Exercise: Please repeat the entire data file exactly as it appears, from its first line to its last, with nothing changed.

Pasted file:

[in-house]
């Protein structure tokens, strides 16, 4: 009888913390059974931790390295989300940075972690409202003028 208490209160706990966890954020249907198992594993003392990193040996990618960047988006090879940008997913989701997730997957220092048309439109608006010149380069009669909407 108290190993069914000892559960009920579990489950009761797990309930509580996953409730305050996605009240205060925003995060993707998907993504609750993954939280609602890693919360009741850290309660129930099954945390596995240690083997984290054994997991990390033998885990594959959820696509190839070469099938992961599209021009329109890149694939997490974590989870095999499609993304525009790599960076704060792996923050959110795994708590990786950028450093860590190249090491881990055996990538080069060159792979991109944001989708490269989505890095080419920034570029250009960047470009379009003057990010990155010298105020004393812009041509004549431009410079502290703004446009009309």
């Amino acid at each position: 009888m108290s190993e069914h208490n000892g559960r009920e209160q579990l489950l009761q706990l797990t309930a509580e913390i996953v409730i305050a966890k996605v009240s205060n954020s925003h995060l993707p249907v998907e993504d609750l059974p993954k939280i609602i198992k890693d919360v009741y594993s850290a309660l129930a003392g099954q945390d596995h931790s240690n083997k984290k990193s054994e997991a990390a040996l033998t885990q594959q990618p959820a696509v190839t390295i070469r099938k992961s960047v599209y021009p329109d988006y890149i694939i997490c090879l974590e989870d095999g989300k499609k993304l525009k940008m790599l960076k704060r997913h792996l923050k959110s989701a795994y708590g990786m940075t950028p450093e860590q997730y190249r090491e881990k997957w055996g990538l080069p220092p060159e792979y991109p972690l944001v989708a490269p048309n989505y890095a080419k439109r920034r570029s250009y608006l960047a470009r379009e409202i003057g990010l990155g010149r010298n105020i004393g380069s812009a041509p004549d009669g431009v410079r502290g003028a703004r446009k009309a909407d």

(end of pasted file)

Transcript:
[in-house]
């Protein structure tokens, strides 16, 4: 009888913390059974931790390295989300940075972690409202003028 208490209160706990966890954020249907198992594993003392990193040996990618960047988006090879940008997913989701997730997957220092048309439109608006010149380069009669909407 108290190993069914000892559960009920579990489950009761797990309930509580996953409730305050996605009240205060925003995060993707998907993504609750993954939280609602890693919360009741850290309660129930099954945390596995240690083997984290054994997991990390033998885990594959959820696509190839070469099938992961599209021009329109890149694939997490974590989870095999499609993304525009790599960076704060792996923050959110795994708590990786950028450093860590190249090491881990055996990538080069060159792979991109944001989708490269989505890095080419920034570029250009960047470009379009003057990010990155010298105020004393812009041509004549431009410079502290703004446009009309």
């Amino acid at each position: 009888m108290s190993e069914h208490n000892g559960r009920e209160q579990l489950l009761q706990l797990t309930a509580e913390i996953v409730i305050a966890k996605v009240s205060n954020s925003h995060l993707p249907v998907e993504d609750l059974p993954k939280i609602i198992k890693d919360v009741y594993s850290a309660l129930a003392g099954q945390d596995h931790s240690n083997k984290k990193s054994e997991a990390a040996l033998t885990q594959q990618p959820a696509v190839t390295i070469r099938k992961s960047v599209y021009p329109d988006y890149i694939i997490c090879l974590e989870d095999g989300k499609k993304l525009k940008m790599l960076k704060r997913h792996l923050k959110s989701a795994y708590g990786m940075t950028p450093e860590q997730y190249r090491e881990k997957w055996g990538l080069p220092p060159e792979y991109p972690l944001v989708a490269p048309n989505y890095a080419k439109r920034r570029s250009y608006l960047a470009r379009e409202i003057g990010l990155g010149r010298n105020i004393g380069s812009a041509p004549d009669g431009v410079r502290g003028a703004r446009k009309a909407d």